Saturday, September 12th saw the second official Trans+ Pride take place in London, with demonstrators marching from Wellington Arch to Parliament Square. They were encouraged to wear and bring flowers while wearing masks and maintaining social distancing. With fear of arrests and police presence in mind, organizers confirmed that legal observers were present, as well as bust cards handed out. Trans+ Pride took place with the aim to demand many crucial rights for trans and non-binary people. These included legal recognition for non-binary people, the continuation of gender identity being a protected characteristic in terms of discrimination, and ending non-consensual intersex surgeries. It also stood as an opportunity to honour 23-year-old Black trans-femme Elie Che, a prominent figure in London’s queer community, who had recently died in New York.
Those attending Trans+ Pride were marching to assert the rights of trans people, addressing the fact that a third of transgender people report being discriminated against, found through a survey by Stonewall in 2018. Lucia Blayke, organizer of Trans+ Pride, stated that they had hopes that “Trans Pride will start conversations on health care, public safety, our suicide rates – which are through the roof – out mental health rates…” These sentiments were also central to the vigil held for Elie Che in Hampstead Heath earlier this month: “we will fight to make this world have the kindness and respect for Black trans women that it should’ve had for you.” Elie Che had expressed the pain surrounding the lack of health care available for trans people, and had previously addressed the fact that Black trans women have an average lifespan of 35 years.
The motivations of Trans+ Pride this year was a response to recent reports that the government is planning to abandon recent reforms to the Gender Recognition Act, which would have enabled trans people to self-identify, as reported by Attitude. Not only this, but many trans people had reported feeling unwelcome and often unsafe at LGBTQ+ Pride. In 2018, a group of trans exclusionary radical feminists stated that “transactivism erases lesbians,” as reported by the New Statesman. The hostility towards trans people at Pride not only makes the trans community feel unsafe, but it directly dishonours the memory of the trans people who led the formation of Pride back in 1969. When people could be arrested for doing drag, and police brutality towards LGBTQ+ people existed more outwardly, trans women and femmes of colour were integral in the resistance. Two key examples or resistance being Sylvia Rivera and Marsha P. Johnson.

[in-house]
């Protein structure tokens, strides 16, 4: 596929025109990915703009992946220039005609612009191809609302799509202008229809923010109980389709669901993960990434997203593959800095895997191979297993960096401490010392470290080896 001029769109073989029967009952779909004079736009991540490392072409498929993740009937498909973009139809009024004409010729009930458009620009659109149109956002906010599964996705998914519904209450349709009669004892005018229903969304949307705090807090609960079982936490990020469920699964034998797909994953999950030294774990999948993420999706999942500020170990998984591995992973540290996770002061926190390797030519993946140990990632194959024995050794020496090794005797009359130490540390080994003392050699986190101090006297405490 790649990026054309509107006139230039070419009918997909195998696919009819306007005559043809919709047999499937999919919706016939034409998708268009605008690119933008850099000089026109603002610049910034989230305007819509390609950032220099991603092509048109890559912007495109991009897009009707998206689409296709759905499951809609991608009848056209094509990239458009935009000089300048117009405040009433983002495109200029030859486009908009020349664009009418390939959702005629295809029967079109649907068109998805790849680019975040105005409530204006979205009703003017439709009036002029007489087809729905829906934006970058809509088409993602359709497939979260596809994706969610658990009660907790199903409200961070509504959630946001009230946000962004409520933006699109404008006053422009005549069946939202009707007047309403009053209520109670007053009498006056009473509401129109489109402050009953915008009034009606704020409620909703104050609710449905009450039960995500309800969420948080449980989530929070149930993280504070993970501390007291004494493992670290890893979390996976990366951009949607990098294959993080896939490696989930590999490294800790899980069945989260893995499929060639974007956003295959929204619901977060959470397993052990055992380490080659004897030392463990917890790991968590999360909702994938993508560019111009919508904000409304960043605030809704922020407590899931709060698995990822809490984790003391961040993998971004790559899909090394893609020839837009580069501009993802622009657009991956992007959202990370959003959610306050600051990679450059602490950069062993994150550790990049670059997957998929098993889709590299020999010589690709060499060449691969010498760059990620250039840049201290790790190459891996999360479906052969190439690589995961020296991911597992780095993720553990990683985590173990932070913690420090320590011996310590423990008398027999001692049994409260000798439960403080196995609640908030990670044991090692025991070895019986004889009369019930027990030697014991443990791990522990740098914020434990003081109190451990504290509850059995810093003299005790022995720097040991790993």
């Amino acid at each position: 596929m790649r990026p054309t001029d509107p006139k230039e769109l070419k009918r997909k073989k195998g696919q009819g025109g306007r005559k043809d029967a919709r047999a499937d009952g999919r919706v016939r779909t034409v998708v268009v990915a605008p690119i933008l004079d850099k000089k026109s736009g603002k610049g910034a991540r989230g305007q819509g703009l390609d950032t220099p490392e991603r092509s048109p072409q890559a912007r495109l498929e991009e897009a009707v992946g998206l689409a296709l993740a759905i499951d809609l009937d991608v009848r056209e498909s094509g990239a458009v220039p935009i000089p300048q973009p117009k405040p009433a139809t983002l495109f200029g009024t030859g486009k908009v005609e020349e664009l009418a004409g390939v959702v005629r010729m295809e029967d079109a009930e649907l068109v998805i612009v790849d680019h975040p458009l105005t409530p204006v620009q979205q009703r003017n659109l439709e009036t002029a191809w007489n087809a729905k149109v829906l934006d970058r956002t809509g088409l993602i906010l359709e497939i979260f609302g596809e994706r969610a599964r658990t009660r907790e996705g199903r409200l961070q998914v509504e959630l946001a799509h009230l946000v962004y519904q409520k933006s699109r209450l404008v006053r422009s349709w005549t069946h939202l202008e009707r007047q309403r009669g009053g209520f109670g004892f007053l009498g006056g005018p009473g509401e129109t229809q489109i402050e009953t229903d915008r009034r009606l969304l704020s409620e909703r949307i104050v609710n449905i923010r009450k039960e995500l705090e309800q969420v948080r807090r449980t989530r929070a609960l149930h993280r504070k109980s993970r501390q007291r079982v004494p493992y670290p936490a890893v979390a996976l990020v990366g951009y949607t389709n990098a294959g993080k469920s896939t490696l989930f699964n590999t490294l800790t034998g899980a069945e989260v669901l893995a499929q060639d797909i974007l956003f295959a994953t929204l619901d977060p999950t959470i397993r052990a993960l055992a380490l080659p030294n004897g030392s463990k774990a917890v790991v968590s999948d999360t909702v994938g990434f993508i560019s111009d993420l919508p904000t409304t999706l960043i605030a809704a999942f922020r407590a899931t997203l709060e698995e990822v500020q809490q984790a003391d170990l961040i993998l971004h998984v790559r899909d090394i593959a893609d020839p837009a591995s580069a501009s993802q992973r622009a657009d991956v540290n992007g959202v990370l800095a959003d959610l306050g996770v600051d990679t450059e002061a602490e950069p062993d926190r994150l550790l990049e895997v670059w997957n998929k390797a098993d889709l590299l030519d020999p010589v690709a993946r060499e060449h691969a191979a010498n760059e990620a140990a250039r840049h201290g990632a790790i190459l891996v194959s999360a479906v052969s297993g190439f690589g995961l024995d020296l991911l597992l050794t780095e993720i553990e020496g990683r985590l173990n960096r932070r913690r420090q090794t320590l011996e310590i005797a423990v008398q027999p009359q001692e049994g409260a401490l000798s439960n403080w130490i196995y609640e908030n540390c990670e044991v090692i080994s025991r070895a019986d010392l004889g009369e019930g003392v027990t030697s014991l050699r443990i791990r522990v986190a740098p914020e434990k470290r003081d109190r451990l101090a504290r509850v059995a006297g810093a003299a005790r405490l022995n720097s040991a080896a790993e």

In a time when influential public figures are actively discrediting trans identities and attacking their rights, Trans+ Pride needs to be celebrated and honoured in a meaningful way, allowing trans people to embrace their identities in a safe space. Not only this, but we cannot deny the political impact that Pride has had throughout history. This has been continued by Trans Pride, which on its first year, successfully influenced Wagamama to introduce gender-neutral toilets to 50 of their U.K. branches. Much like any collective display of protest and/or celebration of identity, Trans Pride has the potential to create meaningful change, and directly impact the lives of trans people within the U.K. In honour of Elie Che’s memory, we owe it to the trans community to embrace meaningful conversations regarding health care and public safety for trans people. We must provide them with the commitment that they have consistently shown towards progressive societal change, evidenced by the Stonewall riots, back in the 60s.
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